After Golbez reminds that her gambit could result in the heroes' true demise, a concerned Cosmos appears before the Warrior of Light to have him stop. Surprised by the Warrior of Light's bravery and vow to save the world, Cosmos promises to believe in her warriors until the end.
After the ten warriors retrieve their Crystals and return to her, Cosmos explains the war has been decided and they will know true darkness. Cosmos teleports the warriors to the Chaos's domain within the Land of Discord, allowing herself to be incinerated by him. Her champions fade as a result of her demise, but the power of the Crystals returns them to World B where they can exist a while longer to strike back at Chaos.
During their final encounters with the villains, Exdeath reveals the Crystals contain Cosmos's power. She had intentionally weakened herself and the villains had exploited this by guiding the heroes to the Crystals for their agenda. The heroes realize that Cosmos allowed herself to be destroyed out of faith in them so they can defeat Chaos once the cycle of war was broken.
After Chaos is defeated and her champions return to their realities, Cosmos reconstitutes herself through the Crystals of the "warriors who were defeated despite their strongest resolve," according to the end of the "Confessions of the Creator" storyline. She talks to Cid about the continuing conflict despite her battle with Chaos being over, and turns down Cid's offer to leave the slowly failing world. She wishes to remain even if she would also fade from existence. After Cosmos eventually ceased to be, her will endured her permanent demise and incarnated into Materia as the conflict of the gods renewed.
In this storyline, an alternate sequence of events takes place. The cycles continue, Chaos never knowing defeat, until in the final cycles he transforms into Feral Chaos. Cosmos, too weak to summon warriors to protect herself, is sealed in the Chasm in the Rotting Land by Cid to protect her from Feral Chaos. It is unknown what happened to this alternate universe incarnation of Cosmos afterwards, as she is never seen, only mentioned.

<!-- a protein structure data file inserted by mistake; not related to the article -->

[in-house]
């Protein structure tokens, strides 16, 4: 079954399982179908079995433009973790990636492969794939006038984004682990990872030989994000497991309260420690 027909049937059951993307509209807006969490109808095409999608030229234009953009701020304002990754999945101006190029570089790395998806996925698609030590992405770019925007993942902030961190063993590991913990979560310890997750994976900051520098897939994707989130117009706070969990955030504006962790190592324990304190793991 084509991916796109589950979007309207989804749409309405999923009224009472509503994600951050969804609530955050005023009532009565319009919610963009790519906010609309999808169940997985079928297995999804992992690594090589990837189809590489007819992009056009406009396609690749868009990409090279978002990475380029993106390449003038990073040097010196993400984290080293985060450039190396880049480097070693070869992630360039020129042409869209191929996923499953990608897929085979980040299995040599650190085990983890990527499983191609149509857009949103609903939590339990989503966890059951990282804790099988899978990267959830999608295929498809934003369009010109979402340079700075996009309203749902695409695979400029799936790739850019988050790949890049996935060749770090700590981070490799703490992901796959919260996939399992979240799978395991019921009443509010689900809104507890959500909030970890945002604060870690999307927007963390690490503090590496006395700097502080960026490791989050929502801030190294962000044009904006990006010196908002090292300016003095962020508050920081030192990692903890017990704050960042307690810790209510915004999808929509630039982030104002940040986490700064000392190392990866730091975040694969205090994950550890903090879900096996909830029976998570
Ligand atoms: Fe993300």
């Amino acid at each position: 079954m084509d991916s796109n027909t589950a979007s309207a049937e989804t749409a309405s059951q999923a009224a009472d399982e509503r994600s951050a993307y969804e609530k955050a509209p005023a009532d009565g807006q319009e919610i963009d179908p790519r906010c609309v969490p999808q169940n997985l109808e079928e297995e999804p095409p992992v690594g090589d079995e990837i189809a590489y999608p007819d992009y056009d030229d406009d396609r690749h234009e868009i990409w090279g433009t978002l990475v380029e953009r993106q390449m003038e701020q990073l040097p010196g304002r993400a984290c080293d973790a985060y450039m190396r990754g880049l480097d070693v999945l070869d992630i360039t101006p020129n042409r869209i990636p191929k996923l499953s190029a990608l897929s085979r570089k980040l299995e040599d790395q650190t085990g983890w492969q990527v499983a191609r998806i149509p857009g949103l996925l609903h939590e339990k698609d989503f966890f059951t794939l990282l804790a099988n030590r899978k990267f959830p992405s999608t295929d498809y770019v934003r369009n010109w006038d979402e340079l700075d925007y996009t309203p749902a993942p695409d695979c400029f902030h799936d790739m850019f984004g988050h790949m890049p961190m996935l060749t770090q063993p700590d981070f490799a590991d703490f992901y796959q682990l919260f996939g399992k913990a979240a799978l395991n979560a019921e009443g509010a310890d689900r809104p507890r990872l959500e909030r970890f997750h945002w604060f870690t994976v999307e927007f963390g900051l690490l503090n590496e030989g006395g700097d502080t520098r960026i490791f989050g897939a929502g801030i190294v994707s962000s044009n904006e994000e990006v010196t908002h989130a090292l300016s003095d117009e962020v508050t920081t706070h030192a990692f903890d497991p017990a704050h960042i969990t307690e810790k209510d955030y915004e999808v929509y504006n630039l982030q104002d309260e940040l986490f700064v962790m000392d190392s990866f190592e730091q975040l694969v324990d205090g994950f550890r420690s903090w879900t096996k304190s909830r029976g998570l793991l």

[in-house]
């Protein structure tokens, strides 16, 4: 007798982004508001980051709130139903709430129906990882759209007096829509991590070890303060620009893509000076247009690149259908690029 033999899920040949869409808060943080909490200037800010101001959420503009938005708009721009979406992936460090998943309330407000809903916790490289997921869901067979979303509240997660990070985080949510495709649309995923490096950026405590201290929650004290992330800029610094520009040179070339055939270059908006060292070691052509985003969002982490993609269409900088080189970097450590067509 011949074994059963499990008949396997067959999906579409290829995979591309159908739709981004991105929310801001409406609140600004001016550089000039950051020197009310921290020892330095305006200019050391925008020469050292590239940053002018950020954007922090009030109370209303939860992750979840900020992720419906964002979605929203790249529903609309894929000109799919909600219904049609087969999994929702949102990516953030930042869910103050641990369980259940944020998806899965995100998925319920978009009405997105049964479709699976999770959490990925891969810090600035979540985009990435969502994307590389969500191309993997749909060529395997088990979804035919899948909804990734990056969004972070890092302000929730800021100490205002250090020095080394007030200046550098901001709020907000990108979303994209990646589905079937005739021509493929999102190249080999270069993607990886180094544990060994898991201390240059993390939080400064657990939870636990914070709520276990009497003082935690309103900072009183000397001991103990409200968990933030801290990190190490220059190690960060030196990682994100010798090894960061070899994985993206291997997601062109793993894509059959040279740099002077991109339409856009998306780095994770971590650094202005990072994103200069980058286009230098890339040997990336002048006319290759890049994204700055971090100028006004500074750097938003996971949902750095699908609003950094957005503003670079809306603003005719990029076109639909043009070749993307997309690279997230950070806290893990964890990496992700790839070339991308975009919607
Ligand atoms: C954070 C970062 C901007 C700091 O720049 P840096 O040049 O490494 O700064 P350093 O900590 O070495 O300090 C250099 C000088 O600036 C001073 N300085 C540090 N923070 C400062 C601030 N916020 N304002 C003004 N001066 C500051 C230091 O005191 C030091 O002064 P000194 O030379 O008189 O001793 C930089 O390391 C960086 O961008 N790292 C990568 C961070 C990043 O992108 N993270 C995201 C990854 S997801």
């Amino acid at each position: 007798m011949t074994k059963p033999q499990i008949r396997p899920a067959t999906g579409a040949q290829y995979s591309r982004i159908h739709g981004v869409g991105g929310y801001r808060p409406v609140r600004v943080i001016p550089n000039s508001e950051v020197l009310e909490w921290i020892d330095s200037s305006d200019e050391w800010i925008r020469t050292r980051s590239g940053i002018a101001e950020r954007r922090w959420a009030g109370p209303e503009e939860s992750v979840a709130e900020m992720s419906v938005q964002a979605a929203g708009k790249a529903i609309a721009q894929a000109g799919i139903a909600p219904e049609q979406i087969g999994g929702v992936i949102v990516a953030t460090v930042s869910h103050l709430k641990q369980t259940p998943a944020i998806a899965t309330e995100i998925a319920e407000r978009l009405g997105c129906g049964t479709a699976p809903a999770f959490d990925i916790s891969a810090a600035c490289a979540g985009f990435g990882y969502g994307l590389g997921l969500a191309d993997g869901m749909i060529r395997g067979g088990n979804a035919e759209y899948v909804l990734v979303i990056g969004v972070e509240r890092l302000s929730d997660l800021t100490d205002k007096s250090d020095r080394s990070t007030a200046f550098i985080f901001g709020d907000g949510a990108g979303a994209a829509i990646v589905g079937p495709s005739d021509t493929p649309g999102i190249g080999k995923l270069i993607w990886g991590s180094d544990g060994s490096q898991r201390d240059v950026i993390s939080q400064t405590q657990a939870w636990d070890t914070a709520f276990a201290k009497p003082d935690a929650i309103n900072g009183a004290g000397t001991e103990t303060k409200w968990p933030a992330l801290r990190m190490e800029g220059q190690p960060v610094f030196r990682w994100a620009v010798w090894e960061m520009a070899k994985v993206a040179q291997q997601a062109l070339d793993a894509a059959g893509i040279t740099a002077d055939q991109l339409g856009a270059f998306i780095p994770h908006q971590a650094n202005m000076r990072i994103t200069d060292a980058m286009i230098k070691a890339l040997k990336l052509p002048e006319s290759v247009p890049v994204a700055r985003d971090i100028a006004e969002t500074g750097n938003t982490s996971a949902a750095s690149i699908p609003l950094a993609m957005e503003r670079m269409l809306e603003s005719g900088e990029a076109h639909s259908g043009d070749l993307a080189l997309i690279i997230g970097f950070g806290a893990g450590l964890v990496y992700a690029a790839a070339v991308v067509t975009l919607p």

Creation and development[edit | edit source]
Voice[edit | edit source]
Cosmos is voiced by Sumi Shimamoto in the Japanese version.
She is voiced by Veronica Taylor (credited as Kathleen McInerney) in English.
Musical themes[edit | edit source]
In Dissidia 012 Final Fantasy, a new theme titled "Lux Concordiae" is attributed to her, and plays when she blesses her champions with the power to obtain their Crystal.
Other appearances[edit | edit source]
Cosmos stands against the god of discord Chaos. A beautiful goddess of harmony, she gathers the warriors that she has summoned from distant worlds to wage war against Chaos in obeisance to the Great Will.
Cosmos's role is the Goddess of Harmony in opposition to Chaos. The space between the two is called "Rhythm", and houses a Crystal that gives birth to music. When the forces of Chaos disrupt the balance, the Crystal's power wavers. Cosmos thus sends her warriors to increase a music wave called Rhythmia to restore balance and make the Crystal shine again.
She is depicted on the logo along with Chaos in a manner similar to the logo of Dissidia Final Fantasy.
Cosmos can be unlocked as a playable character by collecting Rainbow Crystal Shards.
Cosmos: the beautiful goddess overseeing order and harmony. With Chaos, she forms one of the two pillars supporting the world. While wishing for an end to the cycle of war, she nonetheless calls on her champions...
Cosmos is a playable character, and can be unlocked from the start by transferring save data from the second demo. However, if the player did not select her among their party of four, or download the demo, she can later be unlocked by collecting Red Crystal Shards.
Cosmos appears on a few cards. One of her cards displays her Dissidia Final Fantasy art, and the other her Theatrhythm Final Fantasy art. She is part of "Shine" set.
Cosmos is mentioned in the introduction of the Final Fantasy Portal App's Triple Triad.
Gallery[edit | edit source]
Etymology[edit | edit source]
Trivia[edit | edit source]
- Although Cosmos's official artwork depicts her facing to the left, as the artwork of the other heroes do, her in-game character icon faces to the right, as the artwork of the antagonists do.
- In one of the initial trailers for Dissidia Final Fantasy, a certain time witch personally informed Firion and Squall that Cosmos's true nature is a twisted deity who transgresses the afterlife. This term was revived in the Original Quest where Cosmos explains to Garland that she is a Goddess of Death as her permanent demise would kill her warriors as they possess her light.
- Cosmos, as well as her death at the hands of Chaos, is mentioned in the latter half of "Cantata Mortis & God in Fire," where the lyrics for the second stanza mention the singer's (presumably Chaos's) mother's ghost still haunting them.